Researchers at Rensselaer Polytechnic Institute (RPI) in Troy, NY have developed a new type of nanomaterial they have dubbed “nanoscoops” because of its resemblance to an ice cream cone. The novel material promises to enable li-ion batteries to charge 40 to 60 times faster than conventional batteries.
The research, which was led by Professor Nikhil Koratkar and initially published in the journal Nano Letters, demonstrated how a “nanoscoop” electrode was able to achieve its faster charge in 100 continuous charge/discharge cycles.
“Charging my laptop or cell phone in a few minutes, rather than an hour, sounds pretty good to me,” said Koratkar in a RPI press release. “By using our nanoscoops as the anode architecture for Li-ion rechargeable batteries, this is a very real prospect. Moreover, this technology could potentially be ramped up to suit the demanding needs of batteries for electric automobiles.”
While this technology could increase the charge/discharge rates of li-ion batteries, I didn’t see any discussion within the coverage of the research whether it will improve the watt-hours of energy per kilogram (Wh/kg), which I noted last month to much criticism Secretary Steven Chu had suggested should reach a level of 1000Wh/kg in electric vehicles to compete with fossil fuels.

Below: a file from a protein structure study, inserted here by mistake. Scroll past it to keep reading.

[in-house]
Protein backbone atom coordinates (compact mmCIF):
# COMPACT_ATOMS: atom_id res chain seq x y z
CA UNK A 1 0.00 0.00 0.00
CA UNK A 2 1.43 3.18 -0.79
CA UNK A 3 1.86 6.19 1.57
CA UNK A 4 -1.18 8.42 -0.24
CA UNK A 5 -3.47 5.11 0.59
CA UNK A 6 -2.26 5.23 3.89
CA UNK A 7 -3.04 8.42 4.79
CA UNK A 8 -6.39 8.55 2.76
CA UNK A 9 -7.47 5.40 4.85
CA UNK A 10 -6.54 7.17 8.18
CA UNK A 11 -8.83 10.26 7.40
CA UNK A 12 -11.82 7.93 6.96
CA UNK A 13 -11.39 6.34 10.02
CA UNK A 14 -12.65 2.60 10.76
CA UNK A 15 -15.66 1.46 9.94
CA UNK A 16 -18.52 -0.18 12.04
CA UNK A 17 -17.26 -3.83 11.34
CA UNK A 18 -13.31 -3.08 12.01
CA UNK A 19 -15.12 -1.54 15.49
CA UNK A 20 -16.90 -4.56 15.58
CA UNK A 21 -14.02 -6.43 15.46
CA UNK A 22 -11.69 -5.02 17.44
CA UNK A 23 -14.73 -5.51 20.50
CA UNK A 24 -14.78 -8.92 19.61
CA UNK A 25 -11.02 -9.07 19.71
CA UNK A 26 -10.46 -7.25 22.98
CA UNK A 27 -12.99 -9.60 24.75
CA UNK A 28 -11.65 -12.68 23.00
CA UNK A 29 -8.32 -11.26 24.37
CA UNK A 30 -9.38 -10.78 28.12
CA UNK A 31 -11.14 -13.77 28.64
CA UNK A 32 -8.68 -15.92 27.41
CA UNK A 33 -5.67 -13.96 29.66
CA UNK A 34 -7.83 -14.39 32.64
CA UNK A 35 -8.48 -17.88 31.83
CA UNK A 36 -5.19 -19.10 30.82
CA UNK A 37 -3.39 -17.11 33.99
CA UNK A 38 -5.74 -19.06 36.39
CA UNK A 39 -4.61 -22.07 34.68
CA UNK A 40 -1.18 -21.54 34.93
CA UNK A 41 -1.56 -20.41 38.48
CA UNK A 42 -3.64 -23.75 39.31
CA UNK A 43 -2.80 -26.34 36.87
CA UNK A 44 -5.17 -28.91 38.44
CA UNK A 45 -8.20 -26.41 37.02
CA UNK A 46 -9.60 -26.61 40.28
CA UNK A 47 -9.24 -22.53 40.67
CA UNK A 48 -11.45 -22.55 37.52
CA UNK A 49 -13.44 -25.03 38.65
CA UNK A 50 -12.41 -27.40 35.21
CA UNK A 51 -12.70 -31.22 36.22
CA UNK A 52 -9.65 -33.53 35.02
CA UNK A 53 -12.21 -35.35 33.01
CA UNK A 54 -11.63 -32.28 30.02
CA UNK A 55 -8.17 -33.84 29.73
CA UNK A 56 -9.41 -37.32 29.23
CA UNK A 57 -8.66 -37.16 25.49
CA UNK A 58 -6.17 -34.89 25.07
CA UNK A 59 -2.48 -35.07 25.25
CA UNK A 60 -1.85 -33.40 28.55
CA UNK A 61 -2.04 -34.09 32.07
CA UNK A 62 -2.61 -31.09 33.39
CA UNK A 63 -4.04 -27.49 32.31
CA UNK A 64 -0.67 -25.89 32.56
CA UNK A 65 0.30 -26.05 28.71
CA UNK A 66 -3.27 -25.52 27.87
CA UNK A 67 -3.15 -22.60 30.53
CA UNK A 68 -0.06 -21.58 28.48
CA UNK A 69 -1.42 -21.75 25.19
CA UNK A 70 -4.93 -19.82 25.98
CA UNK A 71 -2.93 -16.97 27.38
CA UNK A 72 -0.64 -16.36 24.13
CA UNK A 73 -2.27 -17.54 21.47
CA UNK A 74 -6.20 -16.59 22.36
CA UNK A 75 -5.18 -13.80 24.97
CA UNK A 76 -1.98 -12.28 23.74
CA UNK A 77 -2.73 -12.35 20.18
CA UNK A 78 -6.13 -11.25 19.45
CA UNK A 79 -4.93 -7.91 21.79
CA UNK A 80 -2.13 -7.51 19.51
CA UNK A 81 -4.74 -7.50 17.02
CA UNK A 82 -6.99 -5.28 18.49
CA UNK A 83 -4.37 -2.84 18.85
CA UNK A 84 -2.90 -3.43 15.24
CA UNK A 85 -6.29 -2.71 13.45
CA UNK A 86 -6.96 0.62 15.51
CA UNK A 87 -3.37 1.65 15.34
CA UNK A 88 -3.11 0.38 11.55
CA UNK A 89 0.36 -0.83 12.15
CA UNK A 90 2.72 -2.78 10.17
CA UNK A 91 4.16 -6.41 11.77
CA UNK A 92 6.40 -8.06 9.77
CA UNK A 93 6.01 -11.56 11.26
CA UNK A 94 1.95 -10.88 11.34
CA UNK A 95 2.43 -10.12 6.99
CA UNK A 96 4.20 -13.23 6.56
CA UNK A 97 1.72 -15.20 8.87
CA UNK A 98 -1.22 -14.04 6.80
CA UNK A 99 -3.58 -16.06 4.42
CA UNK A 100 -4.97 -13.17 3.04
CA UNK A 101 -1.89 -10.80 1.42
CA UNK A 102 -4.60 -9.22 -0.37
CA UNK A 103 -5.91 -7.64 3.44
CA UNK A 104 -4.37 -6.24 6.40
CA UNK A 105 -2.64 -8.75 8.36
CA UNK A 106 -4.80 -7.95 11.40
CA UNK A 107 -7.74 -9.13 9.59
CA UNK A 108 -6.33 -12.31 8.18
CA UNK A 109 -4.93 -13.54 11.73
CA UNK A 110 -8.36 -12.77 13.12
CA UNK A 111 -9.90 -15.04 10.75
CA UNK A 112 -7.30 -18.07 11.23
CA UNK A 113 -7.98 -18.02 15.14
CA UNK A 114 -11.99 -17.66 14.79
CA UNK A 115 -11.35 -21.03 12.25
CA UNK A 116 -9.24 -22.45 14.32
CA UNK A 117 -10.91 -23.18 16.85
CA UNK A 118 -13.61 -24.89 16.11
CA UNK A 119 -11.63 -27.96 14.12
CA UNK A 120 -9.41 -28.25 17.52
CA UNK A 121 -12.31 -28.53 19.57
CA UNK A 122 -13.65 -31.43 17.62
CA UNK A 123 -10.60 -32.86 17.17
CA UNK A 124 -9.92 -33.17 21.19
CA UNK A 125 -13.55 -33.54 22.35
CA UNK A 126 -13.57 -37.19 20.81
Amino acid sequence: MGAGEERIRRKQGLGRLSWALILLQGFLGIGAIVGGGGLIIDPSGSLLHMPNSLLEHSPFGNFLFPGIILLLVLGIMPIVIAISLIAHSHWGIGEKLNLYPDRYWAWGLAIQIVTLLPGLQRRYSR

At any rate, Koratkar also intriguingly suggests in the piece that the nanoscoop material could enable the bringing together of supercapacitors—used for power-intensive functions such as starting the car—and traditional batteries—that provide high energy density for normal driving—into one single battery unit.
The trick to the nanoscoops capabilities lies in its composition, structure and size. In composition and structure it sounds like a good ice cream cone. They are “made from a carbon (C) nanorod base topped with a thin layer of nanoscale aluminum (Al) and a “scoop” of nanoscale silicon (Si)”.
It is this structure that accounts for the material’s ability to accept and discharge Li ion batteries at extremely fast rates and without causing damage. The layered structure of the nanoscoop transfers strain from the carbon layer to the aluminum layer and then finally to the silicon.
The next steps for the researchers will be to overcome the lack of overall mass of the electrode. They are investigating growing longer scoops or perhaps stacking numerous scoops on top of each other.